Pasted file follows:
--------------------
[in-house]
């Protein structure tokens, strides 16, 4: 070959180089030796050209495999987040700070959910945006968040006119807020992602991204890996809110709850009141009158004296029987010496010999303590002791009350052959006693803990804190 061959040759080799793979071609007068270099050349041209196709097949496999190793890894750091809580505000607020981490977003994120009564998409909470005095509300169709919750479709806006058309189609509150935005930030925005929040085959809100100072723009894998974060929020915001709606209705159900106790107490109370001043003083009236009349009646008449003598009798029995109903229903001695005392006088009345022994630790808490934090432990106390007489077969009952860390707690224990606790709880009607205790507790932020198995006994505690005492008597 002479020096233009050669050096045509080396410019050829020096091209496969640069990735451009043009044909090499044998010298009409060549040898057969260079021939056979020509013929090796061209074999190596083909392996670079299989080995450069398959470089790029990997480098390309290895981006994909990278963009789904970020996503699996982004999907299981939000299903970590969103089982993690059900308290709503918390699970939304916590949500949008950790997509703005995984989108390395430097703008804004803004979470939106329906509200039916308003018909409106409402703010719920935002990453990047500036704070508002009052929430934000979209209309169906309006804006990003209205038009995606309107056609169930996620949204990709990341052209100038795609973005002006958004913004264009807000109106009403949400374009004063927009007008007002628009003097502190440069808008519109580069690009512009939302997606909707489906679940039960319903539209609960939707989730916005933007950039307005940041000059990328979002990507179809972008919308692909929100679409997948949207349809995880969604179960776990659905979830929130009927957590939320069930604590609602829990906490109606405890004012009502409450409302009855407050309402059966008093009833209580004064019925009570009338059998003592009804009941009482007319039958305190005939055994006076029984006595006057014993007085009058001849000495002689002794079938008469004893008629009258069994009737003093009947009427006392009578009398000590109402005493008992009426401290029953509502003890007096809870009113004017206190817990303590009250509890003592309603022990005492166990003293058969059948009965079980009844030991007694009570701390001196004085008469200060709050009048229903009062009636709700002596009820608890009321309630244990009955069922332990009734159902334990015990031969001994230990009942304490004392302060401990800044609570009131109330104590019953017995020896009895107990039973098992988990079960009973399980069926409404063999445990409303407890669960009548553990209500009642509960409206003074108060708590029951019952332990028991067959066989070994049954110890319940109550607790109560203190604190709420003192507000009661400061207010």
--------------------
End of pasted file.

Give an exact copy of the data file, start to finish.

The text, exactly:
[in-house]
């Protein structure tokens, strides 16, 4: 070959180089030796050209495999987040700070959910945006968040006119807020992602991204890996809110709850009141009158004296029987010496010999303590002791009350052959006693803990804190 061959040759080799793979071609007068270099050349041209196709097949496999190793890894750091809580505000607020981490977003994120009564998409909470005095509300169709919750479709806006058309189609509150935005930030925005929040085959809100100072723009894998974060929020915001709606209705159900106790107490109370001043003083009236009349009646008449003598009798029995109903229903001695005392006088009345022994630790808490934090432990106390007489077969009952860390707690224990606790709880009607205790507790932020198995006994505690005492008597 002479020096233009050669050096045509080396410019050829020096091209496969640069990735451009043009044909090499044998010298009409060549040898057969260079021939056979020509013929090796061209074999190596083909392996670079299989080995450069398959470089790029990997480098390309290895981006994909990278963009789904970020996503699996982004999907299981939000299903970590969103089982993690059900308290709503918390699970939304916590949500949008950790997509703005995984989108390395430097703008804004803004979470939106329906509200039916308003018909409106409402703010719920935002990453990047500036704070508002009052929430934000979209209309169906309006804006990003209205038009995606309107056609169930996620949204990709990341052209100038795609973005002006958004913004264009807000109106009403949400374009004063927009007008007002628009003097502190440069808008519109580069690009512009939302997606909707489906679940039960319903539209609960939707989730916005933007950039307005940041000059990328979002990507179809972008919308692909929100679409997948949207349809995880969604179960776990659905979830929130009927957590939320069930604590609602829990906490109606405890004012009502409450409302009855407050309402059966008093009833209580004064019925009570009338059998003592009804009941009482007319039958305190005939055994006076029984006595006057014993007085009058001849000495002689002794079938008469004893008629009258069994009737003093009947009427006392009578009398000590109402005493008992009426401290029953509502003890007096809870009113004017206190817990303590009250509890003592309603022990005492166990003293058969059948009965079980009844030991007694009570701390001196004085008469200060709050009048229903009062009636709700002596009820608890009321309630244990009955069922332990009734159902334990015990031969001994230990009942304490004392302060401990800044609570009131109330104590019953017995020896009895107990039973098992988990079960009973399980069926409404063999445990409303407890669960009548553990209500009642509960409206003074108060708590029951019952332990028991067959066989070994049954110890319940109550607790109560203190604190709420003192507000009661400061207010």